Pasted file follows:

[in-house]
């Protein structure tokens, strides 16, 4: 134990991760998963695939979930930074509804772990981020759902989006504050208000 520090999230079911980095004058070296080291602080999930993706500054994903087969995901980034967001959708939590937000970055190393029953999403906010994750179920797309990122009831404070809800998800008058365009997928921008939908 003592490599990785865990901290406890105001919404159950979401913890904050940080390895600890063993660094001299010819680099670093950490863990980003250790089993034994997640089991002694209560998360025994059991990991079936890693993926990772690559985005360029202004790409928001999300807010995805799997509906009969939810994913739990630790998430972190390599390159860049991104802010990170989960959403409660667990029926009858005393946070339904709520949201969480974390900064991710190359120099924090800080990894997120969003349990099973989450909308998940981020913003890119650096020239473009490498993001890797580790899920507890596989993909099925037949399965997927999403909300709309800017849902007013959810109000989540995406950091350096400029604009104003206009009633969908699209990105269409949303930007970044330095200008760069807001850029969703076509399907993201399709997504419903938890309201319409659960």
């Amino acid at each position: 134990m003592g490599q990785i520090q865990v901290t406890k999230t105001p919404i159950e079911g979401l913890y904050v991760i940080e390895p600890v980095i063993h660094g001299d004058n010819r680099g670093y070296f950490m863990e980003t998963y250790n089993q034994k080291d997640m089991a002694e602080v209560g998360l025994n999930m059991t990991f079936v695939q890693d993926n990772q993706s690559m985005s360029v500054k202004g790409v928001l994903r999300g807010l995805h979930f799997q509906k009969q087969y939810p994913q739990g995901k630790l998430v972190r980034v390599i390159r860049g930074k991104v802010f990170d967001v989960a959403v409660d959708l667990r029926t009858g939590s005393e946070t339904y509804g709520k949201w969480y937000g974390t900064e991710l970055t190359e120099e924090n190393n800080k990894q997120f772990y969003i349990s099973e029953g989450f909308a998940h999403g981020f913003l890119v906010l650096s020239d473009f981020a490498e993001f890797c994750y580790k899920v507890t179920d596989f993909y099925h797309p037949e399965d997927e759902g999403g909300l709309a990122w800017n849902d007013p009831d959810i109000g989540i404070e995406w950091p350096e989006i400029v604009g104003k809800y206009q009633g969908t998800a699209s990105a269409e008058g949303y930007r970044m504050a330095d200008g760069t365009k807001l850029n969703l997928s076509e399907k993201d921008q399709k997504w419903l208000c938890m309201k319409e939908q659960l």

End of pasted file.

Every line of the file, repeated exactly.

[in-house]
């Protein structure tokens, strides 16, 4: 134990991760998963695939979930930074509804772990981020759902989006504050208000 520090999230079911980095004058070296080291602080999930993706500054994903087969995901980034967001959708939590937000970055190393029953999403906010994750179920797309990122009831404070809800998800008058365009997928921008939908 003592490599990785865990901290406890105001919404159950979401913890904050940080390895600890063993660094001299010819680099670093950490863990980003250790089993034994997640089991002694209560998360025994059991990991079936890693993926990772690559985005360029202004790409928001999300807010995805799997509906009969939810994913739990630790998430972190390599390159860049991104802010990170989960959403409660667990029926009858005393946070339904709520949201969480974390900064991710190359120099924090800080990894997120969003349990099973989450909308998940981020913003890119650096020239473009490498993001890797580790899920507890596989993909099925037949399965997927999403909300709309800017849902007013959810109000989540995406950091350096400029604009104003206009009633969908699209990105269409949303930007970044330095200008760069807001850029969703076509399907993201399709997504419903938890309201319409659960």
């Amino acid at each position: 134990m003592g490599q990785i520090q865990v901290t406890k999230t105001p919404i159950e079911g979401l913890y904050v991760i940080e390895p600890v980095i063993h660094g001299d004058n010819r680099g670093y070296f950490m863990e980003t998963y250790n089993q034994k080291d997640m089991a002694e602080v209560g998360l025994n999930m059991t990991f079936v695939q890693d993926n990772q993706s690559m985005s360029v500054k202004g790409v928001l994903r999300g807010l995805h979930f799997q509906k009969q087969y939810p994913q739990g995901k630790l998430v972190r980034v390599i390159r860049g930074k991104v802010f990170d967001v989960a959403v409660d959708l667990r029926t009858g939590s005393e946070t339904y509804g709520k949201w969480y937000g974390t900064e991710l970055t190359e120099e924090n190393n800080k990894q997120f772990y969003i349990s099973e029953g989450f909308a998940h999403g981020f913003l890119v906010l650096s020239d473009f981020a490498e993001f890797c994750y580790k899920v507890t179920d596989f993909y099925h797309p037949e399965d997927e759902g999403g909300l709309a990122w800017n849902d007013p009831d959810i109000g989540i404070e995406w950091p350096e989006i400029v604009g104003k809800y206009q009633g969908t998800a699209s990105a269409e008058g949303y930007r970044m504050a330095d200008g760069t365009k807001l850029n969703l997928s076509e399907k993201d921008q399709k997504w419903l208000c938890m309201k319409e939908q659960l």